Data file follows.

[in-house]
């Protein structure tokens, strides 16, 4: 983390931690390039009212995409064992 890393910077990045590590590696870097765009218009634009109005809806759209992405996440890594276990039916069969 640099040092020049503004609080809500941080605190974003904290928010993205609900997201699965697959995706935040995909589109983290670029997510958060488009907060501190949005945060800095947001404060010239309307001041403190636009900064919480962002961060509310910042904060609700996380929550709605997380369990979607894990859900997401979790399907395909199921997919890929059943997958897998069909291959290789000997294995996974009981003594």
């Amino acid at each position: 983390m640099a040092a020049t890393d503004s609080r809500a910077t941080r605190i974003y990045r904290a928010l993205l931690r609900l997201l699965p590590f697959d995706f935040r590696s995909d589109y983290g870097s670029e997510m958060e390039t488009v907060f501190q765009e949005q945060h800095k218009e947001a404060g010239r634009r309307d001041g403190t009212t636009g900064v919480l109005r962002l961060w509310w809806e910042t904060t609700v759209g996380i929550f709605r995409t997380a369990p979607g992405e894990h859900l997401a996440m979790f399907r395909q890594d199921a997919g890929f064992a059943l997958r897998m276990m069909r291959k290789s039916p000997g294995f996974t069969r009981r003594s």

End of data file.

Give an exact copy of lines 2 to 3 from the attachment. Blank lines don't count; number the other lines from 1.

């Protein structure tokens, strides 16, 4: 983390931690390039009212995409064992 890393910077990045590590590696870097765009218009634009109005809806759209992405996440890594276990039916069969 640099040092020049503004609080809500941080605190974003904290928010993205609900997201699965697959995706935040995909589109983290670029997510958060488009907060501190949005945060800095947001404060010239309307001041403190636009900064919480962002961060509310910042904060609700996380929550709605997380369990979607894990859900997401979790399907395909199921997919890929059943997958897998069909291959290789000997294995996974009981003594």
């Amino acid at each position: 983390m640099a040092a020049t890393d503004s609080r809500a910077t941080r605190i974003y990045r904290a928010l993205l931690r609900l997201l699965p590590f697959d995706f935040r590696s995909d589109y983290g870097s670029e997510m958060e390039t488009v907060f501190q765009e949005q945060h800095k218009e947001a404060g010239r634009r309307d001041g403190t009212t636009g900064v919480l109005r962002l961060w509310w809806e910042t904060t609700v759209g996380i929550f709605r995409t997380a369990p979607g992405e894990h859900l997401a996440m979790f399907r395909q890594d199921a997919g890929f064992a059943l997958r897998m276990m069909r291959k290789s039916p000997g294995f996974t069969r009981r003594s």